• Priorities vary by country context. Different combinations of interventions will be needed in agriculture-dependent economies relative to transforming or urbanized economies; in lagging relative to leading regions; in land abundant relative to land scarce environments; whether "pull" or "push" factors are leading to movement of people out of farming in particular areas; and on the initial nature of skills deficits.


The food system employs the majority of people in developing countries in both self and wage employment, and will continue to do so for the foreseeable future.
The food and agriculture sector extends beyond agricultural production to include storage, processing, distribution, transport, logistics, retailing and other services.
We can do more to strengthen the food system's contribution to jobs by supporting growth in food value chains, ensuring that policies and investments improve the quality and quantity of jobs, and facilitating the inclusion of more women and youth.
Over the next 15 years, about 1.6 billion people in low and middle income countries will reach working age. Creating jobs for a new generation of workers while sustaining and improving the quality of employment of the billions of people already working will be a significant challenge for all sectors.

The food system currently employs the majority of people in both self and wage employment in developing countries, and will continue to do so for the foreseeable future. Jobs in the food system extend beyond agricultural production and account for a large share of the global economy's manufacturing and services sectors. As per capita incomes increase and eating patterns shift, the demand for jobs in these off-farm segments of the food system - including processing, distribution, transportation, storage, retailing, preparation and restaurants -- will increase.

A new paper from the World Bank focuses on how the food system can deliver jobs and provides a framework for understanding the factors that determine the number and quality of jobs in the sector. The paper also highlights a set of actions that countries can adopt, adapt, and apply to their own circumstances to strengthen the food system's contribution to employment.


Reducing rural women's domestic workload through labour-saving technologies and practices toolkit

One of the three strategic objectives of the IFAD Policy on Gender Equality and Women's Empowerment is "to achieve a more equitable balance in workloads and in the sharing of economic and social benefits".

Rural women of all ages spend much of their day engaged in domestic chores, including collecting water and firewood, processing and preparing food, travelling and transporting, and caregiving.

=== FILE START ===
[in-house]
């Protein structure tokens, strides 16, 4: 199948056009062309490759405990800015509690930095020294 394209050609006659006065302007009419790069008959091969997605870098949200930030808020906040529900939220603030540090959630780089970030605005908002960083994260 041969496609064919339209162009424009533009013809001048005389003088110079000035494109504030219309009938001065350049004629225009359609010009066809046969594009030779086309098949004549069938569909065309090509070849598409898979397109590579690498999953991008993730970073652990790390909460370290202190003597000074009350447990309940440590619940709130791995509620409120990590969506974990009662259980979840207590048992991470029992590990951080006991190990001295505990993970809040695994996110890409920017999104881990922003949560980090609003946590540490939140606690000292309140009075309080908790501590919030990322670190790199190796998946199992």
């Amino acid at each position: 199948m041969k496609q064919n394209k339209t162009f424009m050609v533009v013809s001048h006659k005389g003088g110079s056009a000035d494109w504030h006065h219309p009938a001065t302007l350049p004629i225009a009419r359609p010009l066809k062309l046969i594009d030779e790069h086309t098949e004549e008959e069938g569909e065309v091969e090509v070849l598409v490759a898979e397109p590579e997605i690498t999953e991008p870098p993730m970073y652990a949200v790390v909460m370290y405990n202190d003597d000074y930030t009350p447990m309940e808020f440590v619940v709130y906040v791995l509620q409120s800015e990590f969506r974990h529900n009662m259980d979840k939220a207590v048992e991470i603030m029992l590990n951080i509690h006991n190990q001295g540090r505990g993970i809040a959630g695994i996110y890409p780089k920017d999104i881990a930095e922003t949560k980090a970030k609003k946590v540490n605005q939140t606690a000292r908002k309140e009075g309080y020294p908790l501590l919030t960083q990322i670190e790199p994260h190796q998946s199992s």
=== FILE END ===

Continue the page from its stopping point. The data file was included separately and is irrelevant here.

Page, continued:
These tasks are unpaid and restrict a woman's time and mobility. Moreover, the drudgery can cause poor health and nutrition for a woman's entire family, in particular infants and young children. These domestic chores are a major constraint to the ability of smallholder farmers to increase agricultural productivity and achieve food and nutrition security.

Labour-saving technologies and practices promote inclusive development by reducing the domestic workload and freeing up time to perform productive tasks, to participate in decision-making processes and development opportunities, and to enjoy more leisure time. They also make rural areas more attractive places for younger people to reside. When the domestic workload is reduced, women are the principal beneficiaries but men also benefit, depending on the extent to which they perform these tasks.

The Reducing rural women's domestic workload toolkit is composed as follows:

Teaser describes why labour-saving technologies and practices are needed to reduce women's domestic workload and the benefits to be gained, with examples from IFAD-supported projects.

How To Do note offers practical guidance to help practitioners address this issue in the design and implementation of projects. It also provides details on proven labour-saving technologies and practices and gives key information sources.

Lessons Learned provides lessons learned from a study on the impact that IFAD water investments had on the time saved by households in collecting water, with a gender lens. It also gives recommendations for IFAD project design and implementation to improve the outcomes of labour-saving water investments.

Compendium showcases labour-saving technologies that were exhibited at the Sharefair on technologies and innovations for rural women on "Improving Food Security, Nutrition and Productive Family Farming in Eastern and Southern Africa", held in Nairobi on 15-17 October 2014.



Edited Fri, Dec 1, 2017 11:11 AM